The Environmental Protection Agency’s recent reclassification of coal ash allows the waste to be deposited in landfills used for municipal solid waste, with no extra permits required for a material once considered hazardous. With that reclassification of coal ash under Subtitle D of the Resource Conservation and Recovery Act, the government is signaling its desire for the industry to move away from disposal methods like surface impoundments, and more towards reusing and landfilling of this waste.
Utilities can reuse about 40% of the coal ash they produce, in things such as cement and plasterboard, but much of the rest must be placed in landfills. So could 2015 be a banner year for the waste industry, thanks to the coal ash reclassification by EPA?
Some landfill owners don’t seem to want to talk about whether they plan to take coal ash in their landfills, though this waste seems far less difficult to handle than bird flu waste. But with about 130 million tons of coal ash produced by utilities each year, most of which will always need to be disposed of outside of the utility’s plant, many firms in the waste industry are devising ways to capitalize on this vast, and seemingly unending opportunity.
Nearly half of the electricity created for use in the US is generated by coal-fired power plants. In recent years, the federal government has placed more regulations governing emissions on such plants, as well as providing greater oversight of the coal industry. But barring a paradigm-shifting alternative fuel that supplants coal, coal-fired power plants could go on for generations. After all, the U.S. has one of the largest concentrations of coal deposits in the world — upwards of a couple hundred years of supply. That much fuel in the ground will likely be used.
But though opposition to coal ash abounds, and fears of environmentalists and the public sometimes focus on worries of tainted water and other environmental degradation because of coal ash being deposited in landfills, with the right precautions, that the waste is safe to deposit in dry cells. But there have been reasons for concerns about this waste, since surface impoundments of coal ash, which contains toxins including arsenic, created issues that forced the EPA to reclassify the waste.
On Dec. 22, 2008, a massive coal ash spill at Tennessee Valley Authority’s Kingston, TN power plant flooded over 300 acres, pouring coal ash into the Clinch and Emory rivers. The Kingston spill pushed EPA to reconsider coal ash service impoundments and other coal ash disposal procedures. And now, the reclassification of coal ash as essentially the same as MSW has positioned many firms in the industry to be environmental saviors.
In a recent high-profile case of coal ash contamination in North Carolina, the problem is being handled by a state-ordered plan to have the coal ash deposited in a Georgia landfill. Duke Energy is sending about a million and a half tons of coal ash from sites in North Carolina and South Carolina to be buried in a Georgia landfill. The company is required by North Carolina’s 2014 Coal Ash Management Act to deposit the waste from four different sites into a containment facility by August 2019.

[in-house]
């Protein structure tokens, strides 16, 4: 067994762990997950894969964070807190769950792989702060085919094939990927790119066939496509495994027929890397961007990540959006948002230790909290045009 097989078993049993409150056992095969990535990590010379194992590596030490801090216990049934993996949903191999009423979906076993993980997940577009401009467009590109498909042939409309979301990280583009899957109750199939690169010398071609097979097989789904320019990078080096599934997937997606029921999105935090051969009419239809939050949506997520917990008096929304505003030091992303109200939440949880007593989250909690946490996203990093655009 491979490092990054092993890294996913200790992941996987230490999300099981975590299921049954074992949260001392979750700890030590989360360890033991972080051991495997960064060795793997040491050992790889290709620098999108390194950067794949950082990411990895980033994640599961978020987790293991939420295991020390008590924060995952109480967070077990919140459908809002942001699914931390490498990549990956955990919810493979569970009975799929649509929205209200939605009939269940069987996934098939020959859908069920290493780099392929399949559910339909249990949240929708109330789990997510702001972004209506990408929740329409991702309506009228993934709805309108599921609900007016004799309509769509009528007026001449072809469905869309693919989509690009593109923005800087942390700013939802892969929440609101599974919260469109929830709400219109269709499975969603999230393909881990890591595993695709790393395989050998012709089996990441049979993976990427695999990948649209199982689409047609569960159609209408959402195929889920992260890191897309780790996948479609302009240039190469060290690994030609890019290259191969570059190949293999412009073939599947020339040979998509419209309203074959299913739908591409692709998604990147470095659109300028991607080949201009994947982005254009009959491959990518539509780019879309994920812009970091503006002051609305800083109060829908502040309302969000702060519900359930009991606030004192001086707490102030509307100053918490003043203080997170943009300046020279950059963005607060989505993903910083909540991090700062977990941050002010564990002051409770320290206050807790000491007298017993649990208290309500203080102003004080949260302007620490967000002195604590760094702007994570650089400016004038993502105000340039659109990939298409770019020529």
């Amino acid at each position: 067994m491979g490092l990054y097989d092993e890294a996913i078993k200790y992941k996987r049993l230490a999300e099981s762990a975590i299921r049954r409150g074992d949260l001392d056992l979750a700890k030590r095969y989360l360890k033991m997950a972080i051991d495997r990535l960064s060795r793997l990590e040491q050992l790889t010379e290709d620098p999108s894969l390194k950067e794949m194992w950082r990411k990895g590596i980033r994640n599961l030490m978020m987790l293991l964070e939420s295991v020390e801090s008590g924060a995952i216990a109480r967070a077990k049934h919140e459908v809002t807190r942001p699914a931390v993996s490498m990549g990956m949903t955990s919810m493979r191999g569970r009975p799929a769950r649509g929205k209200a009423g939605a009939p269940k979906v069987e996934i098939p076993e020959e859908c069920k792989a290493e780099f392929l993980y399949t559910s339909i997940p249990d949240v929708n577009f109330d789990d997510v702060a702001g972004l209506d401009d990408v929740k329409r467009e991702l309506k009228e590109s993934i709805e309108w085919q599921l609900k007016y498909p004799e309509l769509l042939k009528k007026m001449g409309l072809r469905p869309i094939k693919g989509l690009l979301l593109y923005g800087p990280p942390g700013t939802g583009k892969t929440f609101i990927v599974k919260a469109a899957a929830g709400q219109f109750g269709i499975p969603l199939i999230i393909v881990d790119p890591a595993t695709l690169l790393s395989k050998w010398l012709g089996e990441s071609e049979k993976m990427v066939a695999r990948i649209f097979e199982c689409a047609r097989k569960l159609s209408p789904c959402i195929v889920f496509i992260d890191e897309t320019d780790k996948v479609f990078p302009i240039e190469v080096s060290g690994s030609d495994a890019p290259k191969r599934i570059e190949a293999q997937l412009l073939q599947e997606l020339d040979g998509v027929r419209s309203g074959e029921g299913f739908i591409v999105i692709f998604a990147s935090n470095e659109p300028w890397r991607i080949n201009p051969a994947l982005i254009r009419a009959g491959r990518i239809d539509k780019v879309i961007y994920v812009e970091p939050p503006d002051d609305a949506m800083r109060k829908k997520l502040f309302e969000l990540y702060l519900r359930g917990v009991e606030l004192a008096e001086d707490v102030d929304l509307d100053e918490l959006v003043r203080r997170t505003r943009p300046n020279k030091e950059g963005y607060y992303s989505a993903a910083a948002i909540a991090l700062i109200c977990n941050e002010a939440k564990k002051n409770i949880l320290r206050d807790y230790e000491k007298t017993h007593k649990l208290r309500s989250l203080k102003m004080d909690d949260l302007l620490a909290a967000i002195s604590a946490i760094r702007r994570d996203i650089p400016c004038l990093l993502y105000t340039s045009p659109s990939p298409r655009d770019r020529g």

Given coal ash’s new classification, states are able to enact their own regulations on containing such waste in landfills. This could provide an opening for litigation by environmental groups or others opposed to depositing such waste in landfills. Other concerns with coal ash disposal should also be considered by those in the industry, including training of personnel and also operations at the landfill, controlling leachate, and more.
But even with these and other potential concerns, the money is still there for the taking, industry experts agree.
"The EPA’s new regulations on coal ash create opportunities for some landfills," said David Biderman, executive director of SWANA. "And landfills are likely to be working closely with utility companies to explore the opportunities."
Biderman added that pending legislation in Congress, the outcome of which is uncertain, could affect the implementation of EPA’s new classification of coal ash.
And Jim Roewer, executive director of Washington, DC-based Utility Solid Waste Activities Group, sees a lot of economic opportunity in this type of waste. Coal ash can be used to make cement, wallboard and other products; utilities are now considering the fact that they will need to find new space for the millions of tons of the waste they create each year, he noted.
"The biggest impact of the rule is going to be the closing of many, probably even most, surface impoundments. There are other rules coming down from EPA under the Clean Water Act regarding waste water which will affect the viability of [coal] ash ponds," Roewer said. "We’ll see the conversion from wet management to dry management of coal ash."
Landfill owners should be aware that some constituents in coal ash, such as boron, may not be monitored for in municipal solid waste, but [with coal ash disposal] they’ll need to be monitored, Roewer said. Depositing coal ash in a landfill could affect methane collection, leachate operations and other aspects of operations, he added.
"I think we’ll see more coal ash used as feed stock in cement," Roewer said.